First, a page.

It was once called a crakow or poulaine, and indeed hailing from 15th-century Poland. Worn by the upper class, the shoes had stiff exaggerated beaks, and when rendered in silver or another metal (just as in the photo), they were frequently used as a weapon, sort of like the memorable Bond villain in From Russia with Love, Colonel Rosa Klebb, whom 007 quipped at the end, “had her kicks.” 

 

But the dagger-toe shoe became more popular by their British term, winkle-pickers, famously worn by Teddy Boys through the Fifties and Sixties – and just like loveable Rosa, they used them also as lethal weapons in many a seaside Bank Holiday fracas between the tribal warring factions of the Rockers and the Mods of the era – and the seaside was where they picked up their nickname from. 

 

The main characteristic of the shoe as a winkle-picker is the very sharp and long pointed toe. Imagine you are in one of the many British seaside towns in the late 1950s and having a traditional snack there of periwinkles and you are picking the winkle out of its coiled shell with a long sharp pin…and you soon get the point of how they became known as winkle-pickers.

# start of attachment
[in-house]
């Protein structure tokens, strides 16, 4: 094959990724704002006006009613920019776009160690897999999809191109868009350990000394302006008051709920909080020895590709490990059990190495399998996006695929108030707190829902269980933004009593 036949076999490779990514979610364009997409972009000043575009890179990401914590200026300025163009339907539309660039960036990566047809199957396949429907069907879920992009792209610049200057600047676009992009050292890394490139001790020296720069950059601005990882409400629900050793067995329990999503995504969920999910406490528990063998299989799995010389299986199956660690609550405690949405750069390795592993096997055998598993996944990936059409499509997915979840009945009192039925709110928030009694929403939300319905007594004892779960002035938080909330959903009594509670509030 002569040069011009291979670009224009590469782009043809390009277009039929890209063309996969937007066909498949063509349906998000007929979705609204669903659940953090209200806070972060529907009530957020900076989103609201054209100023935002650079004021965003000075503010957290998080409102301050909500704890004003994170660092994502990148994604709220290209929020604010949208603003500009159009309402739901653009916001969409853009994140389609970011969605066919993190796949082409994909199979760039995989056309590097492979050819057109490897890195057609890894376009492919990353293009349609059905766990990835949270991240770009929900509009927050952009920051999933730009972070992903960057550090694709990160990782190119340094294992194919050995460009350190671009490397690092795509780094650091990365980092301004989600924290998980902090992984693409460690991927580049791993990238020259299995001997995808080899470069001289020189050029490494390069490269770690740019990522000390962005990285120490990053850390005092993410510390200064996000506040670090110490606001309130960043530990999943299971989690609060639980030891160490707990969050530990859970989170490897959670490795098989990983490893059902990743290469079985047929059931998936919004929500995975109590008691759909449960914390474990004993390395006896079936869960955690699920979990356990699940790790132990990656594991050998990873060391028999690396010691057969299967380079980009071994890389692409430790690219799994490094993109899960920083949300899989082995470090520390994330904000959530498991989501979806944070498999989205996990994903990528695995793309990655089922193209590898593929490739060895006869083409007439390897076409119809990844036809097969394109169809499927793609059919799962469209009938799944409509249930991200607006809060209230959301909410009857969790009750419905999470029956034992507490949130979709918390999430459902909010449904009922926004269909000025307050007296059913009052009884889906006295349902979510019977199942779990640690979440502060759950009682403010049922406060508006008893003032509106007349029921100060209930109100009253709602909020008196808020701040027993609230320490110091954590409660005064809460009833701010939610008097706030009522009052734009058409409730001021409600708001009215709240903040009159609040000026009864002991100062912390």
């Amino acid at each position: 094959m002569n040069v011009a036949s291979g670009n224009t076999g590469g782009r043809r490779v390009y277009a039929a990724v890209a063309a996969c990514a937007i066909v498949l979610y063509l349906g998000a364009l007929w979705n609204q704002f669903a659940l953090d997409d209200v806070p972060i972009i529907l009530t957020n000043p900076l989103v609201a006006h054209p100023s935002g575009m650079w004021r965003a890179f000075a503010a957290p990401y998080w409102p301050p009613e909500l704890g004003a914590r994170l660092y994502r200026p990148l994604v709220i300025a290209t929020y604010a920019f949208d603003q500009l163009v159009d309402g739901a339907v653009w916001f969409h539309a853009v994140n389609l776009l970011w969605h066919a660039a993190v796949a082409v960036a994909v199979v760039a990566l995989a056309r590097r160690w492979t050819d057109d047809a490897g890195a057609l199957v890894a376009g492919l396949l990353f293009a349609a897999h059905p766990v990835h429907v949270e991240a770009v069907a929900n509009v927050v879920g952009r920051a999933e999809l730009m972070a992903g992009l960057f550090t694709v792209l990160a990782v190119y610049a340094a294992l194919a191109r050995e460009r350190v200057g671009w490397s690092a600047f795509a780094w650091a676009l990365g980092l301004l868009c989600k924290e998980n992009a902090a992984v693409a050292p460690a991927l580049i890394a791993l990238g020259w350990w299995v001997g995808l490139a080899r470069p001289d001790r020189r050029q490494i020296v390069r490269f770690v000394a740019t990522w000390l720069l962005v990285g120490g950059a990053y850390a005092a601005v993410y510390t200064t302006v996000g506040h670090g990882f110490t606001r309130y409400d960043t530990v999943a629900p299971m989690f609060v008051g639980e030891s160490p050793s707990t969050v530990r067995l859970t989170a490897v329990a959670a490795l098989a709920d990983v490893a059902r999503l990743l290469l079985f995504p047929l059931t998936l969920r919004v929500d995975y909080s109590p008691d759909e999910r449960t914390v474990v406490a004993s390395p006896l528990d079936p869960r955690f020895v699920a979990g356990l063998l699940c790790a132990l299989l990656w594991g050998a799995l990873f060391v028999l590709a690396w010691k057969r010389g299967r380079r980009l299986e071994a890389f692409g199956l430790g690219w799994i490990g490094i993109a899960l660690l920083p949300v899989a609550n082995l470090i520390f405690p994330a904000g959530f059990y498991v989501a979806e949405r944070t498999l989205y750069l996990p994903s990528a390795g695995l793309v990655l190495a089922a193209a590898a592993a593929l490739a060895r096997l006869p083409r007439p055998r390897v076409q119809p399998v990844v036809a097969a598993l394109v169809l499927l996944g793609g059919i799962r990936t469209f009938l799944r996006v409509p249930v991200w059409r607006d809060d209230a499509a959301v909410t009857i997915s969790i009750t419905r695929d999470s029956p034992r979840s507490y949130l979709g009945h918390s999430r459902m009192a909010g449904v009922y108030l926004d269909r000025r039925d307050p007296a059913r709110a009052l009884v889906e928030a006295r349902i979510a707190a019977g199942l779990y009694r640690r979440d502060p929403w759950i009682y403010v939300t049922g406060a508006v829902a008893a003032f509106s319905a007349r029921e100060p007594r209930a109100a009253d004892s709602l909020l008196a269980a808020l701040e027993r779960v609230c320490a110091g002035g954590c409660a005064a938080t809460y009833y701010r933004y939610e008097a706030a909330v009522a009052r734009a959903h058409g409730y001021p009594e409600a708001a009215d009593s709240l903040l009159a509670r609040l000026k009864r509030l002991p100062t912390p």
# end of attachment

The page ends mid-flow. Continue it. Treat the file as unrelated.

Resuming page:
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New study material in schools these days is Susan Hill’s wonderfully atmospheric 1983 horror novella, The Woman in Black, very cleverly written in the style of a traditional gothic Christmas ghost story that we’d normally expect from the late Victorian/early Edwardian era.

 

It has since inspired a movie and an ongoing popular stage production with successful long runs in the West End and Broadway. And perhaps inspired by the title, street artist “Klingatron” unveiled a stunning new addition to the Glasgow mural trail – and with it, Scotland’s answer to Banksy also revealed he’s giving up his anonymous street life and now going legit.

 

His real name is James Klinge, and he hails from Shawlands in the Southside of the city, and he’s now specializing in intricate stencil portraits and showcasing in a number of exhibitions around the world.  Among the collection can be found “Study of a Woman in Black”, which is actually a portrait of a friend.  And in collaboration with the Art Pistol gallery, he adapted it to adorn a wall in the city’s Saltmarket.

 

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There’s a widely held belief that Elton John’s 1971 hit “Levon” (and let’s not forget with lyrics by Bernie Taupin) was inspired by the one and only Levon Helm, the legendary linchpin drummer and gravel-throated singer for the Band. But in Susan Black’s biography Elton John in His Own Words, Mr. Crocodile Rock explains all: “It”s about a guy who just gets bored doing the same thing. It’s just somebody who gets bored with blowing up balloons and he just wants to get away from it but he can’t because it’s the family ritual.”

 

And this also could be the case for the chess world’s very own “Levon”, Armenia’s Levon Aronian.